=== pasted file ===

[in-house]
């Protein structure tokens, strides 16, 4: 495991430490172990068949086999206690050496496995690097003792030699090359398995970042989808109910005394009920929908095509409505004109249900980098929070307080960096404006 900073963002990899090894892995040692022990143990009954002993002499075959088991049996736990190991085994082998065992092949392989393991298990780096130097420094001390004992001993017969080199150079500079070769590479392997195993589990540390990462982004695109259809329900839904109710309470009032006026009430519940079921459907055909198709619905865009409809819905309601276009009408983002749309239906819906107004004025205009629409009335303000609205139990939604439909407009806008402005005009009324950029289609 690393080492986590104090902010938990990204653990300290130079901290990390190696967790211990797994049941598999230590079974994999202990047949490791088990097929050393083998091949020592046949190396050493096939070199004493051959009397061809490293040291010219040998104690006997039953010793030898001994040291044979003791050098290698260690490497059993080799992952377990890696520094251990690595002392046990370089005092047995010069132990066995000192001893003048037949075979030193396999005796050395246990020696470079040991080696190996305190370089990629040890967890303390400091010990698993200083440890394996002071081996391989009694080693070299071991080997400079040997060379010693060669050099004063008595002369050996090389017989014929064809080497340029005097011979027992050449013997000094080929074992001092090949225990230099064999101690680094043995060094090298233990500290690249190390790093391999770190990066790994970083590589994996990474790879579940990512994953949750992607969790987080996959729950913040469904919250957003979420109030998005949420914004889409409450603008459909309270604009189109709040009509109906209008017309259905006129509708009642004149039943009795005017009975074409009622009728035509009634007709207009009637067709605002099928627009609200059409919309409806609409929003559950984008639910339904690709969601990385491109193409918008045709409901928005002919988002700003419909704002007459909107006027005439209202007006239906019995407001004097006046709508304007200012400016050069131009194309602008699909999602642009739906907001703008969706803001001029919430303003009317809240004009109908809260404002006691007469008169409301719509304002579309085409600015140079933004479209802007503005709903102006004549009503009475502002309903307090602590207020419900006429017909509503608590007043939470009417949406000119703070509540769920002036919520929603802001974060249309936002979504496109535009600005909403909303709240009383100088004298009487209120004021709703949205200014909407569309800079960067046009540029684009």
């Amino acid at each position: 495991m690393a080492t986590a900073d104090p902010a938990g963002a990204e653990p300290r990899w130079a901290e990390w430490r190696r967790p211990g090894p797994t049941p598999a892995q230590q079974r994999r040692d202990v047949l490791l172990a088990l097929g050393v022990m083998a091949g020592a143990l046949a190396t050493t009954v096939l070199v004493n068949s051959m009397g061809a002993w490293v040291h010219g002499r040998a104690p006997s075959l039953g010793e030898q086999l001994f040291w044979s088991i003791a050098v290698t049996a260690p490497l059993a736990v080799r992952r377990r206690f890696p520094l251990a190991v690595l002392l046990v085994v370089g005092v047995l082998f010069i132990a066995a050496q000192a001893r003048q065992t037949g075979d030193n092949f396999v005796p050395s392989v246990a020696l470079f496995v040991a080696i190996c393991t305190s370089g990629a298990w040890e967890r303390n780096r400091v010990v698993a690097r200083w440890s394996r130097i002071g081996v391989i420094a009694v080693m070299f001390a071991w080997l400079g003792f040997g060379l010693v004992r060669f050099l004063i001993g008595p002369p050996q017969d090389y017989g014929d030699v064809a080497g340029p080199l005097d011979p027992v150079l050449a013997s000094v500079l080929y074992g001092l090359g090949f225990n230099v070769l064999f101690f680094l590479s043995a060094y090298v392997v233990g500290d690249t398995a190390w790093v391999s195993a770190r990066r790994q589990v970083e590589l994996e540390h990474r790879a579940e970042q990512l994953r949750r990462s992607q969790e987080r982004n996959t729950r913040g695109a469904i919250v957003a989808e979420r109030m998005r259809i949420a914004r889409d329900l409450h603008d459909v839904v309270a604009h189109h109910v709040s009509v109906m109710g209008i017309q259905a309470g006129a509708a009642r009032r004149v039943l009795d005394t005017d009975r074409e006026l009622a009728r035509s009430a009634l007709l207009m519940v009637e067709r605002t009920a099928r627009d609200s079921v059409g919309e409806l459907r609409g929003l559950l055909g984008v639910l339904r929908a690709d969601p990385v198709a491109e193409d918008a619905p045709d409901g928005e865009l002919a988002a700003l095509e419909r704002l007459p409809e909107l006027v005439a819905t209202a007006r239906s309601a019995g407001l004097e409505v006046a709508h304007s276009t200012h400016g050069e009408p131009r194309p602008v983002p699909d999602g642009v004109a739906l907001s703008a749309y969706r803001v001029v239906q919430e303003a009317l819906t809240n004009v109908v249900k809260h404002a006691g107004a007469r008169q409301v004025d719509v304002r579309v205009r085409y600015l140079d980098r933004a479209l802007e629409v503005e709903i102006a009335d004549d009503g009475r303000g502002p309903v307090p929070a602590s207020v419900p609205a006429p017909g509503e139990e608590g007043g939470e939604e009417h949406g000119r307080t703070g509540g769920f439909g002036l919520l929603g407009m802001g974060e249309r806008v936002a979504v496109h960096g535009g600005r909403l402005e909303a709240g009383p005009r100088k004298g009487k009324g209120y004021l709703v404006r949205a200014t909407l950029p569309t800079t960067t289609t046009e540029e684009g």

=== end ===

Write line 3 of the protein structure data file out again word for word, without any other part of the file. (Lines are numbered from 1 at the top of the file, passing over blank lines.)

């Amino acid at each position: 495991m690393a080492t986590a900073d104090p902010a938990g963002a990204e653990p300290r990899w130079a901290e990390w430490r190696r967790p211990g090894p797994t049941p598999a892995q230590q079974r994999r040692d202990v047949l490791l172990a088990l097929g050393v022990m083998a091949g020592a143990l046949a190396t050493t009954v096939l070199v004493n068949s051959m009397g061809a002993w490293v040291h010219g002499r040998a104690p006997s075959l039953g010793e030898q086999l001994f040291w044979s088991i003791a050098v290698t049996a260690p490497l059993a736990v080799r992952r377990r206690f890696p520094l251990a190991v690595l002392l046990v085994v370089g005092v047995l082998f010069i132990a066995a050496q000192a001893r003048q065992t037949g075979d030193n092949f396999v005796p050395s392989v246990a020696l470079f496995v040991a080696i190996c393991t305190s370089g990629a298990w040890e967890r303390n780096r400091v010990v698993a690097r200083w440890s394996r130097i002071g081996v391989i420094a009694v080693m070299f001390a071991w080997l400079g003792f040997g060379l010693v004992r060669f050099l004063i001993g008595p002369p050996q017969d090389y017989g014929d030699v064809a080497g340029p080199l005097d011979p027992v150079l050449a013997s000094v500079l080929y074992g001092l090359g090949f225990n230099v070769l064999f101690f680094l590479s043995a060094y090298v392997v233990g500290d690249t398995a190390w790093v391999s195993a770190r990066r790994q589990v970083e590589l994996e540390h990474r790879a579940e970042q990512l994953r949750r990462s992607q969790e987080r982004n996959t729950r913040g695109a469904i919250v957003a989808e979420r109030m998005r259809i949420a914004r889409d329900l409450h603008d459909v839904v309270a604009h189109h109910v709040s009509v109906m109710g209008i017309q259905a309470g006129a509708a009642r009032r004149v039943l009795d005394t005017d009975r074409e006026l009622a009728r035509s009430a009634l007709l207009m519940v009637e067709r605002t009920a099928r627009d609200s079921v059409g919309e409806l459907r609409g929003l559950l055909g984008v639910l339904r929908a690709d969601p990385v198709a491109e193409d918008a619905p045709d409901g928005e865009l002919a988002a700003l095509e419909r704002l007459p409809e909107l006027v005439a819905t209202a007006r239906s309601a019995g407001l004097e409505v006046a709508h304007s276009t200012h400016g050069e009408p131009r194309p602008v983002p699909d999602g642009v004109a739906l907001s703008a749309y969706r803001v001029v239906q919430e303003a009317l819906t809240n004009v109908v249900k809260h404002a006691g107004a007469r008169q409301v004025d719509v304002r579309v205009r085409y600015l140079d980098r933004a479209l802007e629409v503005e709903i102006a009335d004549d009503g009475r303000g502002p309903v307090p929070a602590s207020v419900p609205a006429p017909g509503e139990e608590g007043g939470e939604e009417h949406g000119r307080t703070g509540g769920f439909g002036l919520l929603g407009m802001g974060e249309r806008v936002a979504v496109h960096g535009g600005r909403l402005e909303a709240g009383p005009r100088k004298g009487k009324g209120y004021l709703v404006r949205a200014t909407l950029p569309t800079t960067t289609t046009e540029e684009g």